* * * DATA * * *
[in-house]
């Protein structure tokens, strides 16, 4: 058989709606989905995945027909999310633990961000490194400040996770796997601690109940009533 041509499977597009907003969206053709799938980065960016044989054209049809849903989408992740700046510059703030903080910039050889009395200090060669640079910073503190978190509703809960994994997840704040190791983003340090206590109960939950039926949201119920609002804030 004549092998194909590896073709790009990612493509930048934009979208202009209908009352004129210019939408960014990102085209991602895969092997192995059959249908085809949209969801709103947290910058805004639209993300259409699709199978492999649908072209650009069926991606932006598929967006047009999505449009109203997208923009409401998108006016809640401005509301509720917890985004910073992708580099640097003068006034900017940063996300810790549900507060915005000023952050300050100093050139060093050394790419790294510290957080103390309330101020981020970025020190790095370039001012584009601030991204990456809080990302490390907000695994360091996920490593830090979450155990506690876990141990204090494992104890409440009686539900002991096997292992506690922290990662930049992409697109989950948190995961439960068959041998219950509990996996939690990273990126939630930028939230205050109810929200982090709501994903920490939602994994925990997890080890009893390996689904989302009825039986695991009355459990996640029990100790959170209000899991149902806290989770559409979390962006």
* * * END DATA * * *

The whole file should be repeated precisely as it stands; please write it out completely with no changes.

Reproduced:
[in-house]
């Protein structure tokens, strides 16, 4: 058989709606989905995945027909999310633990961000490194400040996770796997601690109940009533 041509499977597009907003969206053709799938980065960016044989054209049809849903989408992740700046510059703030903080910039050889009395200090060669640079910073503190978190509703809960994994997840704040190791983003340090206590109960939950039926949201119920609002804030 004549092998194909590896073709790009990612493509930048934009979208202009209908009352004129210019939408960014990102085209991602895969092997192995059959249908085809949209969801709103947290910058805004639209993300259409699709199978492999649908072209650009069926991606932006598929967006047009999505449009109203997208923009409401998108006016809640401005509301509720917890985004910073992708580099640097003068006034900017940063996300810790549900507060915005000023952050300050100093050139060093050394790419790294510290957080103390309330101020981020970025020190790095370039001012584009601030991204990456809080990302490390907000695994360091996920490593830090979450155990506690876990141990204090494992104890409440009686539900002991096997292992506690922290990662930049992409697109989950948190995961439960068959041998219950509990996996939690990273990126939630930028939230205050109810929200982090709501994903920490939602994994925990997890080890009893390996689904989302009825039986695991009355459990996640029990100790959170209000899991149902806290989770559409979390962006």